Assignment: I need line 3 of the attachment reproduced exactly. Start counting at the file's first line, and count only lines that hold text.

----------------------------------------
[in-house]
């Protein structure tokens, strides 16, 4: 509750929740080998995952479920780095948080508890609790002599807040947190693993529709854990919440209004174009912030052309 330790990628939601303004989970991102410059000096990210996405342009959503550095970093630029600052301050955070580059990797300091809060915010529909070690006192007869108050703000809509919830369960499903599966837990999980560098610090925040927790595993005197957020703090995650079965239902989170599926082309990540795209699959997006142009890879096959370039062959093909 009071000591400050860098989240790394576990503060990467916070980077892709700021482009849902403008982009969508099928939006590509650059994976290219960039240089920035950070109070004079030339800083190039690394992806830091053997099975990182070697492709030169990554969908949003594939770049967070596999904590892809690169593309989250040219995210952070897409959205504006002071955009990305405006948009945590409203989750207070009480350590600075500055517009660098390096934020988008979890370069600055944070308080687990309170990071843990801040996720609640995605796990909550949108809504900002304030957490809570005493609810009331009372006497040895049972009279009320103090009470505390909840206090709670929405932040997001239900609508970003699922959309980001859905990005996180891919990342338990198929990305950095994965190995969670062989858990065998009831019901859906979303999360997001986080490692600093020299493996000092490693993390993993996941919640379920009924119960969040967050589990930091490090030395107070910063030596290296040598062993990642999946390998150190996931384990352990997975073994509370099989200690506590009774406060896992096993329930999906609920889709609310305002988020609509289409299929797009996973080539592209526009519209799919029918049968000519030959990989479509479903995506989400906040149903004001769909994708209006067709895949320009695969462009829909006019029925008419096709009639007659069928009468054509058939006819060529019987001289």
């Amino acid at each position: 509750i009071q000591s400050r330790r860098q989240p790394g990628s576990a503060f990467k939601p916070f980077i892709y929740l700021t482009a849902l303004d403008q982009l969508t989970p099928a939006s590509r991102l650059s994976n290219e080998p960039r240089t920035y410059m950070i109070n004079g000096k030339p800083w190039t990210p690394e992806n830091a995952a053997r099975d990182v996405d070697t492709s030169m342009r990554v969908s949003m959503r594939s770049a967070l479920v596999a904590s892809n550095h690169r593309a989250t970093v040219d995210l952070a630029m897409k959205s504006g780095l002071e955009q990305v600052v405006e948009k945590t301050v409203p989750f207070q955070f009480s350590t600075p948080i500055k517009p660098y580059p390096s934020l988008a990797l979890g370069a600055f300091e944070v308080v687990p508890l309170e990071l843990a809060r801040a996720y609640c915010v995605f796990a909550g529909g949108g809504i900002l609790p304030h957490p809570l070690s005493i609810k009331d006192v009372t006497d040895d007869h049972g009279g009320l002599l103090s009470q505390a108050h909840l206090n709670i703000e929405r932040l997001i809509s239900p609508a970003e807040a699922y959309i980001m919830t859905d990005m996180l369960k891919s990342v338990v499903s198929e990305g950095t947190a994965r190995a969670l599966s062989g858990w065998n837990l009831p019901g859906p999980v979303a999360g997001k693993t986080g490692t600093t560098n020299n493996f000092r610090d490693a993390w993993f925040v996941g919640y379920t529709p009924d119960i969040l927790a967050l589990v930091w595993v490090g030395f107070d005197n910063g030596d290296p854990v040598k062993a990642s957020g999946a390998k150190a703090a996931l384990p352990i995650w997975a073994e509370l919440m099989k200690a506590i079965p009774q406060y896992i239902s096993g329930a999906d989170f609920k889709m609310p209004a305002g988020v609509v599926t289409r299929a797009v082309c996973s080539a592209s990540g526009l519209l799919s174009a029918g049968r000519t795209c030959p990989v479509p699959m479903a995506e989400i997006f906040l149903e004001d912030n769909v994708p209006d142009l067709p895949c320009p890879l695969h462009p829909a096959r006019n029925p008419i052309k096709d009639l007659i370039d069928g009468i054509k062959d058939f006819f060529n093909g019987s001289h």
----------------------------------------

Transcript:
């Amino acid at each position: 509750i009071q000591s400050r330790r860098q989240p790394g990628s576990a503060f990467k939601p916070f980077i892709y929740l700021t482009a849902l303004d403008q982009l969508t989970p099928a939006s590509r991102l650059s994976n290219e080998p960039r240089t920035y410059m950070i109070n004079g000096k030339p800083w190039t990210p690394e992806n830091a995952a053997r099975d990182v996405d070697t492709s030169m342009r990554v969908s949003m959503r594939s770049a967070l479920v596999a904590s892809n550095h690169r593309a989250t970093v040219d995210l952070a630029m897409k959205s504006g780095l002071e955009q990305v600052v405006e948009k945590t301050v409203p989750f207070q955070f009480s350590t600075p948080i500055k517009p660098y580059p390096s934020l988008a990797l979890g370069a600055f300091e944070v308080v687990p508890l309170e990071l843990a809060r801040a996720y609640c915010v995605f796990a909550g529909g949108g809504i900002l609790p304030h957490p809570l070690s005493i609810k009331d006192v009372t006497d040895d007869h049972g009279g009320l002599l103090s009470q505390a108050h909840l206090n709670i703000e929405r932040l997001i809509s239900p609508a970003e807040a699922y959309i980001m919830t859905d990005m996180l369960k891919s990342v338990v499903s198929e990305g950095t947190a994965r190995a969670l599966s062989g858990w065998n837990l009831p019901g859906p999980v979303a999360g997001k693993t986080g490692t600093t560098n020299n493996f000092r610090d490693a993390w993993f925040v996941g919640y379920t529709p009924d119960i969040l927790a967050l589990v930091w595993v490090g030395f107070d005197n910063g030596d290296p854990v040598k062993a990642s957020g999946a390998k150190a703090a996931l384990p352990i995650w997975a073994e509370l919440m099989k200690a506590i079965p009774q406060y896992i239902s096993g329930a999906d989170f609920k889709m609310p209004a305002g988020v609509v599926t289409r299929a797009v082309c996973s080539a592209s990540g526009l519209l799919s174009a029918g049968r000519t795209c030959p990989v479509p699959m479903a995506e989400i997006f906040l149903e004001d912030n769909v994708p209006d142009l067709p895949c320009p890879l695969h462009p829909a096959r006019n029925p008419i052309k096709d009639l007659i370039d069928g009468i054509k062959d058939f006819f060529n093909g019987s001289h």